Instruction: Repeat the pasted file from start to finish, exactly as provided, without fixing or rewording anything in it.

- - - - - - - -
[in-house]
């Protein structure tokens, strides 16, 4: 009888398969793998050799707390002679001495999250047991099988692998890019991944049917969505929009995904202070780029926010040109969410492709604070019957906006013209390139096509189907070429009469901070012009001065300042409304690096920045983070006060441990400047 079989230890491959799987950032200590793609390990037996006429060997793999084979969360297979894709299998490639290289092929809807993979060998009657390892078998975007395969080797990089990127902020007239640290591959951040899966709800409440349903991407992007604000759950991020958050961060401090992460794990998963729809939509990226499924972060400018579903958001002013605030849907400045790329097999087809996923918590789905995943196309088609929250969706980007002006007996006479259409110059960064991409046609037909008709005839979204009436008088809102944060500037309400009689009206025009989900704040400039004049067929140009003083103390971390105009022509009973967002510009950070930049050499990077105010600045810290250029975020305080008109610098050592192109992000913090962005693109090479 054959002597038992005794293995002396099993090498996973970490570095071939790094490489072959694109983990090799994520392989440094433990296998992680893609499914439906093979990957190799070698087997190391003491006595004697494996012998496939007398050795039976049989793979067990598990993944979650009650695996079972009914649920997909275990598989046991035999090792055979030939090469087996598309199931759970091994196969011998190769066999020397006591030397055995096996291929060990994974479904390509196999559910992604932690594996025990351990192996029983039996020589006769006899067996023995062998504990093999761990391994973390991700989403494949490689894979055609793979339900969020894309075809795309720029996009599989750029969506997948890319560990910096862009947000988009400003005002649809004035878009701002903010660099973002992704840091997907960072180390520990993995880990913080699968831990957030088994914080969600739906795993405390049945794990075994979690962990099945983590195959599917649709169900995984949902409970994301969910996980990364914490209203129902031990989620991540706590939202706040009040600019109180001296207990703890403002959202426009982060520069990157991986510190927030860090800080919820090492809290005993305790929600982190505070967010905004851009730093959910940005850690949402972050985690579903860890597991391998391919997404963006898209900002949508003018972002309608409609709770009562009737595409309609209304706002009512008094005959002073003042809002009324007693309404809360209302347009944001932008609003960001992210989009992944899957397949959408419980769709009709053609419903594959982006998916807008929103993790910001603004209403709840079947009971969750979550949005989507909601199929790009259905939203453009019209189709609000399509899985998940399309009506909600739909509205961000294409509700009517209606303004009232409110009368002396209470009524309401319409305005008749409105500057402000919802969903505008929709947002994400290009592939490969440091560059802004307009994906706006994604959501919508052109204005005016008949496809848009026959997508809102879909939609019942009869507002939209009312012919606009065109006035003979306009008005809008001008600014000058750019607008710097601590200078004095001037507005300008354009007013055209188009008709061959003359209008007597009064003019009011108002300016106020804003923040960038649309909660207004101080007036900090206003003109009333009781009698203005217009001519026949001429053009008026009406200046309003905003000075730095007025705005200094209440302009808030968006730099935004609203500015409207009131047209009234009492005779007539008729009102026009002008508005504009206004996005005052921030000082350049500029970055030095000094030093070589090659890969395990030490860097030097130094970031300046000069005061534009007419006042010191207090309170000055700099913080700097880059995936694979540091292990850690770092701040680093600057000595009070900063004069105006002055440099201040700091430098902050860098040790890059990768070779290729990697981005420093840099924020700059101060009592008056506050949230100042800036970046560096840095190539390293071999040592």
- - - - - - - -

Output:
[in-house]
């Protein structure tokens, strides 16, 4: 009888398969793998050799707390002679001495999250047991099988692998890019991944049917969505929009995904202070780029926010040109969410492709604070019957906006013209390139096509189907070429009469901070012009001065300042409304690096920045983070006060441990400047 079989230890491959799987950032200590793609390990037996006429060997793999084979969360297979894709299998490639290289092929809807993979060998009657390892078998975007395969080797990089990127902020007239640290591959951040899966709800409440349903991407992007604000759950991020958050961060401090992460794990998963729809939509990226499924972060400018579903958001002013605030849907400045790329097999087809996923918590789905995943196309088609929250969706980007002006007996006479259409110059960064991409046609037909008709005839979204009436008088809102944060500037309400009689009206025009989900704040400039004049067929140009003083103390971390105009022509009973967002510009950070930049050499990077105010600045810290250029975020305080008109610098050592192109992000913090962005693109090479 054959002597038992005794293995002396099993090498996973970490570095071939790094490489072959694109983990090799994520392989440094433990296998992680893609499914439906093979990957190799070698087997190391003491006595004697494996012998496939007398050795039976049989793979067990598990993944979650009650695996079972009914649920997909275990598989046991035999090792055979030939090469087996598309199931759970091994196969011998190769066999020397006591030397055995096996291929060990994974479904390509196999559910992604932690594996025990351990192996029983039996020589006769006899067996023995062998504990093999761990391994973390991700989403494949490689894979055609793979339900969020894309075809795309720029996009599989750029969506997948890319560990910096862009947000988009400003005002649809004035878009701002903010660099973002992704840091997907960072180390520990993995880990913080699968831990957030088994914080969600739906795993405390049945794990075994979690962990099945983590195959599917649709169900995984949902409970994301969910996980990364914490209203129902031990989620991540706590939202706040009040600019109180001296207990703890403002959202426009982060520069990157991986510190927030860090800080919820090492809290005993305790929600982190505070967010905004851009730093959910940005850690949402972050985690579903860890597991391998391919997404963006898209900002949508003018972002309608409609709770009562009737595409309609209304706002009512008094005959002073003042809002009324007693309404809360209302347009944001932008609003960001992210989009992944899957397949959408419980769709009709053609419903594959982006998916807008929103993790910001603004209403709840079947009971969750979550949005989507909601199929790009259905939203453009019209189709609000399509899985998940399309009506909600739909509205961000294409509700009517209606303004009232409110009368002396209470009524309401319409305005008749409105500057402000919802969903505008929709947002994400290009592939490969440091560059802004307009994906706006994604959501919508052109204005005016008949496809848009026959997508809102879909939609019942009869507002939209009312012919606009065109006035003979306009008005809008001008600014000058750019607008710097601590200078004095001037507005300008354009007013055209188009008709061959003359209008007597009064003019009011108002300016106020804003923040960038649309909660207004101080007036900090206003003109009333009781009698203005217009001519026949001429053009008026009406200046309003905003000075730095007025705005200094209440302009808030968006730099935004609203500015409207009131047209009234009492005779007539008729009102026009002008508005504009206004996005005052921030000082350049500029970055030095000094030093070589090659890969395990030490860097030097130094970031300046000069005061534009007419006042010191207090309170000055700099913080700097880059995936694979540091292990850690770092701040680093600057000595009070900063004069105006002055440099201040700091430098902050860098040790890059990768070779290729990697981005420093840099924020700059101060009592008056506050949230100042800036970046560096840095190539390293071999040592």